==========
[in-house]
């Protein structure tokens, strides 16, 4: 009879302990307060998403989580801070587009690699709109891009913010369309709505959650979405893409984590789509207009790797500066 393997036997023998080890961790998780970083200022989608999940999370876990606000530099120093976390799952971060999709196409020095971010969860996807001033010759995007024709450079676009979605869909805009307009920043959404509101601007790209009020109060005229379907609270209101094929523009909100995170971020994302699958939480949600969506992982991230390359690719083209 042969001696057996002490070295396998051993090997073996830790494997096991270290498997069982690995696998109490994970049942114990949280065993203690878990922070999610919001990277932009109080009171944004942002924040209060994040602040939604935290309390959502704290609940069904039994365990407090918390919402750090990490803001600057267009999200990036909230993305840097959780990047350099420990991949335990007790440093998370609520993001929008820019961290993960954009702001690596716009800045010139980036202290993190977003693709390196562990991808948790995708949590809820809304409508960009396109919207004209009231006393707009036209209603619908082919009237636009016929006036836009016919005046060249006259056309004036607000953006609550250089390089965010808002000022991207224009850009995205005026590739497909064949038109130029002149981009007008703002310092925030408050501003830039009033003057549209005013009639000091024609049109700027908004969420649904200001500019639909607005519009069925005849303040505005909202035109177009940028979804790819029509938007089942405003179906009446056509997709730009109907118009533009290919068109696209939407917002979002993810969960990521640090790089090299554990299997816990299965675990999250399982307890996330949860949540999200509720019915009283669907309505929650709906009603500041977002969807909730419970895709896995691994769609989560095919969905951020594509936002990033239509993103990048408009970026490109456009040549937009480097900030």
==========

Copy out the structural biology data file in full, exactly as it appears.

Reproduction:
[in-house]
């Protein structure tokens, strides 16, 4: 009879302990307060998403989580801070587009690699709109891009913010369309709505959650979405893409984590789509207009790797500066 393997036997023998080890961790998780970083200022989608999940999370876990606000530099120093976390799952971060999709196409020095971010969860996807001033010759995007024709450079676009979605869909805009307009920043959404509101601007790209009020109060005229379907609270209101094929523009909100995170971020994302699958939480949600969506992982991230390359690719083209 042969001696057996002490070295396998051993090997073996830790494997096991270290498997069982690995696998109490994970049942114990949280065993203690878990922070999610919001990277932009109080009171944004942002924040209060994040602040939604935290309390959502704290609940069904039994365990407090918390919402750090990490803001600057267009999200990036909230993305840097959780990047350099420990991949335990007790440093998370609520993001929008820019961290993960954009702001690596716009800045010139980036202290993190977003693709390196562990991808948790995708949590809820809304409508960009396109919207004209009231006393707009036209209603619908082919009237636009016929006036836009016919005046060249006259056309004036607000953006609550250089390089965010808002000022991207224009850009995205005026590739497909064949038109130029002149981009007008703002310092925030408050501003830039009033003057549209005013009639000091024609049109700027908004969420649904200001500019639909607005519009069925005849303040505005909202035109177009940028979804790819029509938007089942405003179906009446056509997709730009109907118009533009290919068109696209939407917002979002993810969960990521640090790089090299554990299997816990299965675990999250399982307890996330949860949540999200509720019915009283669907309505929650709906009603500041977002969807909730419970895709896995691994769609989560095919969905951020594509936002990033239509993103990048408009970026490109456009040549937009480097900030």